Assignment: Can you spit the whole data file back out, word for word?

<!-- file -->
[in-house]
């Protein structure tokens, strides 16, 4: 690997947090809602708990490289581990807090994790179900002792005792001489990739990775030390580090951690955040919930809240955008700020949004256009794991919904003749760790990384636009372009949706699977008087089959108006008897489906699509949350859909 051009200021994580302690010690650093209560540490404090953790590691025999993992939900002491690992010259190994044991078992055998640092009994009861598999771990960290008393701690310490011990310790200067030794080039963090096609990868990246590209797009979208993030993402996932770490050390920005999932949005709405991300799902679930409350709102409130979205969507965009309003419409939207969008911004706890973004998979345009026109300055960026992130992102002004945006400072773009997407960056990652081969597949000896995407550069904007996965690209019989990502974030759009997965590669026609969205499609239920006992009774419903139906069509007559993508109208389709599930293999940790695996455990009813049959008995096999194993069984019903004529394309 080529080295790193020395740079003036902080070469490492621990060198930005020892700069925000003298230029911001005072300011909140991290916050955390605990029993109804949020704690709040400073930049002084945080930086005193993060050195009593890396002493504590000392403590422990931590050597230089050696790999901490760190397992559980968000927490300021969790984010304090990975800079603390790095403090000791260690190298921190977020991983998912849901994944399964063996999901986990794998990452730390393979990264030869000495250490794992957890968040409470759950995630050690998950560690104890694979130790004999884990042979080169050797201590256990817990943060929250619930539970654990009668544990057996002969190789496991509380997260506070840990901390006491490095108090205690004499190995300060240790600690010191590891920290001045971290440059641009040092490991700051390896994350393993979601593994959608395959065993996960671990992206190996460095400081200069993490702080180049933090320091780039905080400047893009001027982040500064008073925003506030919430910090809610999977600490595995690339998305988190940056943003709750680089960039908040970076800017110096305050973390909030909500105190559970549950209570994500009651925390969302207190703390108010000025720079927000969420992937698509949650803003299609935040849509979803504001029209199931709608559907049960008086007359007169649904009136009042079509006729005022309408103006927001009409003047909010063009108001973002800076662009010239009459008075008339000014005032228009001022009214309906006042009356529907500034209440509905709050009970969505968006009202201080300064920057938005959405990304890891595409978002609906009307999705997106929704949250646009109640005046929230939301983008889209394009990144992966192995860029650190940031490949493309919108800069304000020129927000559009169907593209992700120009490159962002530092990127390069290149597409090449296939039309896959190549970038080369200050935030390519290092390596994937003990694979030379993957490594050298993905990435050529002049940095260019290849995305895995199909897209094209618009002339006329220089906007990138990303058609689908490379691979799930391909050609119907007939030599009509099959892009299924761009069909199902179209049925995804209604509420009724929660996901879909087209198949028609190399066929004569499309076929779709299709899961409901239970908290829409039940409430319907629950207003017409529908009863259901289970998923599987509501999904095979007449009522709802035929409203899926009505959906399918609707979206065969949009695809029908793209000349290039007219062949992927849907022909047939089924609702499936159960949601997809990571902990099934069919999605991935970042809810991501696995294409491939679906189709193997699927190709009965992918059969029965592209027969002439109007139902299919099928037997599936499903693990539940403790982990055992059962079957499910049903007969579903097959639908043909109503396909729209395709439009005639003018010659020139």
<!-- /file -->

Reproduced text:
[in-house]
């Protein structure tokens, strides 16, 4: 690997947090809602708990490289581990807090994790179900002792005792001489990739990775030390580090951690955040919930809240955008700020949004256009794991919904003749760790990384636009372009949706699977008087089959108006008897489906699509949350859909 051009200021994580302690010690650093209560540490404090953790590691025999993992939900002491690992010259190994044991078992055998640092009994009861598999771990960290008393701690310490011990310790200067030794080039963090096609990868990246590209797009979208993030993402996932770490050390920005999932949005709405991300799902679930409350709102409130979205969507965009309003419409939207969008911004706890973004998979345009026109300055960026992130992102002004945006400072773009997407960056990652081969597949000896995407550069904007996965690209019989990502974030759009997965590669026609969205499609239920006992009774419903139906069509007559993508109208389709599930293999940790695996455990009813049959008995096999194993069984019903004529394309 080529080295790193020395740079003036902080070469490492621990060198930005020892700069925000003298230029911001005072300011909140991290916050955390605990029993109804949020704690709040400073930049002084945080930086005193993060050195009593890396002493504590000392403590422990931590050597230089050696790999901490760190397992559980968000927490300021969790984010304090990975800079603390790095403090000791260690190298921190977020991983998912849901994944399964063996999901986990794998990452730390393979990264030869000495250490794992957890968040409470759950995630050690998950560690104890694979130790004999884990042979080169050797201590256990817990943060929250619930539970654990009668544990057996002969190789496991509380997260506070840990901390006491490095108090205690004499190995300060240790600690010191590891920290001045971290440059641009040092490991700051390896994350393993979601593994959608395959065993996960671990992206190996460095400081200069993490702080180049933090320091780039905080400047893009001027982040500064008073925003506030919430910090809610999977600490595995690339998305988190940056943003709750680089960039908040970076800017110096305050973390909030909500105190559970549950209570994500009651925390969302207190703390108010000025720079927000969420992937698509949650803003299609935040849509979803504001029209199931709608559907049960008086007359007169649904009136009042079509006729005022309408103006927001009409003047909010063009108001973002800076662009010239009459008075008339000014005032228009001022009214309906006042009356529907500034209440509905709050009970969505968006009202201080300064920057938005959405990304890891595409978002609906009307999705997106929704949250646009109640005046929230939301983008889209394009990144992966192995860029650190940031490949493309919108800069304000020129927000559009169907593209992700120009490159962002530092990127390069290149597409090449296939039309896959190549970038080369200050935030390519290092390596994937003990694979030379993957490594050298993905990435050529002049940095260019290849995305895995199909897209094209618009002339006329220089906007990138990303058609689908490379691979799930391909050609119907007939030599009509099959892009299924761009069909199902179209049925995804209604509420009724929660996901879909087209198949028609190399066929004569499309076929779709299709899961409901239970908290829409039940409430319907629950207003017409529908009863259901289970998923599987509501999904095979007449009522709802035929409203899926009505959906399918609707979206065969949009695809029908793209000349290039007219062949992927849907022909047939089924609702499936159960949601997809990571902990099934069919999605991935970042809810991501696995294409491939679906189709193997699927190709009965992918059969029965592209027969002439109007139902299919099928037997599936499903693990539940403790982990055992059962079957499910049903007969579903097959639908043909109503396909729209395709439009005639003018010659020139």